The "brain fog" experienced by many coeliac disease patients seems to improve as their intestines heal after adopting a gluten-free diet, a small new study suggests.
Australian scientists found that banishing gluten – a protein found in wheat, barley and rye that causes intestinal inflammation in those with coeliac disease – led to better scores in attention, memory and other brain functions over the course of a year.
Experts cautioned, however, that those without coeliac disease who choose to go gluten-free – a current diet trend – can't expect clearer thinking to result. While more research is needed, they said, it appears that systemic inflammation common to coeliac patients consuming gluten is to blame for subtle thinking problems, not gluten itself.
"Maintaining a gluten-free diet is essential not only for [coeliac patients'] physical well-being, but for mental well-being also," said study author Dr Greg Yelland, an adjunct senior lecturer in gastroenterology at Monash University in Clayton. "Given the extent of anecdotal data, we would have been surprised not to have found evidence of minor cognitive [brain] impairment in untreated coeliac disease patients."
The study appears in the journal Alimentary Pharmacology and Therapeutics.
Undiagnosed or misdiagnosed
An inherited autoimmune disorder affecting about one in 133 Americans, coeliac disease damages the small intestine and interferes with nutrient absorption when gluten is consumed. An estimated 83 percent of those with the disorder are either undiagnosed or misdiagnosed with another problem, according to the National Foundation for Coeliac Awareness.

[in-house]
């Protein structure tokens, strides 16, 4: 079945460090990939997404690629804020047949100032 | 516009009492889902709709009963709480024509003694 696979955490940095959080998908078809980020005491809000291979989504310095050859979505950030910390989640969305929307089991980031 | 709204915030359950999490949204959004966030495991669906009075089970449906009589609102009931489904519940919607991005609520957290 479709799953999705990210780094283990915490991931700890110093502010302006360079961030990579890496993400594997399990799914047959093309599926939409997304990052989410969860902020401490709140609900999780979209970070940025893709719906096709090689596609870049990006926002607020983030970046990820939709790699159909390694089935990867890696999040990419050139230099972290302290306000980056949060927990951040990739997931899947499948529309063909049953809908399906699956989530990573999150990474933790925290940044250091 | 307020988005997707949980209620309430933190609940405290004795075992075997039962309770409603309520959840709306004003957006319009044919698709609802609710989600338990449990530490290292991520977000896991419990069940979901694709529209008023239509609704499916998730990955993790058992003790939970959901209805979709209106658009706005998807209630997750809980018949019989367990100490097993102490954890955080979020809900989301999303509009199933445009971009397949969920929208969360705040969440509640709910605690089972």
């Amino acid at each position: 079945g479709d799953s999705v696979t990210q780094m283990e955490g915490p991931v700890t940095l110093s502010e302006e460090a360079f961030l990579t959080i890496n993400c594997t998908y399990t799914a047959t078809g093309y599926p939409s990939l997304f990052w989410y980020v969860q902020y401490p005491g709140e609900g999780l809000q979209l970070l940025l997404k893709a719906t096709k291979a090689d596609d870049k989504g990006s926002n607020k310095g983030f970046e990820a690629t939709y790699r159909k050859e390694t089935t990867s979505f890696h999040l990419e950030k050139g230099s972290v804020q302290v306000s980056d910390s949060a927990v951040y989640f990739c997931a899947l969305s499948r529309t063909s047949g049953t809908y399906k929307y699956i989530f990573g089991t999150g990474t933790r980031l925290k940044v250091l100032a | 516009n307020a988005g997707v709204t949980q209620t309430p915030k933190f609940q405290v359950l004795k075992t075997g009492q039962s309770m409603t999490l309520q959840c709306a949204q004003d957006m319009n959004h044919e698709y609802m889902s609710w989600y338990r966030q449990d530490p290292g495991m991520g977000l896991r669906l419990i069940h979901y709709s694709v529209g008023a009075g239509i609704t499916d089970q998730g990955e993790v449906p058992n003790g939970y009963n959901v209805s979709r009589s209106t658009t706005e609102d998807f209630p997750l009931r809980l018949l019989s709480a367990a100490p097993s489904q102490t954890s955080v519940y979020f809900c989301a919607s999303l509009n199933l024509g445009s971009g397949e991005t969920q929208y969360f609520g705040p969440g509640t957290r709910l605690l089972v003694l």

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Yelland and his colleagues administered tests measuring memory, visual-spatial ability, attention, information processing and motor function in 11 newly diagnosed coeliac patients. Blood tests gauging antibodies to gluten also tracked the condition of participants' small intestines, and medical procedures (endoscopies and biopsies) evaluated coeliac-specific damage to the small bowel.
Over 12 months, all participants closely followed a gluten-free diet. As researchers observed improvements in patients' intestinal damage and gluten antibody levels, they also noted statistically significant improvements in tests assessing verbal fluency, attention and motor function.
Yelland noted that the phenomenon of "brain fog" is also reported by chemotherapy patients, pregnant and breast-feeding women, and those with fibromyalgia.
"This study has shown that 'brain fog' does exist in untreated coeliac disease," Yelland said. "The mechanism for the cognitive impairments associated with 'brain fog' are as yet unknown . . . [but] it would seem unlikely that it specifically involves the ingestion of gluten, but rather some underlying factor such as systemic inflammation."
Dr Eamonn Quigley, medical director of Houston Methodist Hospital's Centre for Digestive Disorders, called the new research "probably one of the best studies that has looked at impaired cognitive function in coeliac disease."
He agreed with Yelland that patients with many health issues use the term to describe "just not being on top of their game".
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"My interpretation [of the study results] is that whatever defect in the intestine is allowing this brain fog to develop is being resolved" by not eating gluten-containing foods, said Quigley, who wasn't involved in the research.
Dr Peter Green, director of the Coeliac Disease Centre at Columbia University Medical Centre in New York City, said research on gluten is still "nascent", with scientists only recently beginning to tease out its effects in those with and without coeliac disease.
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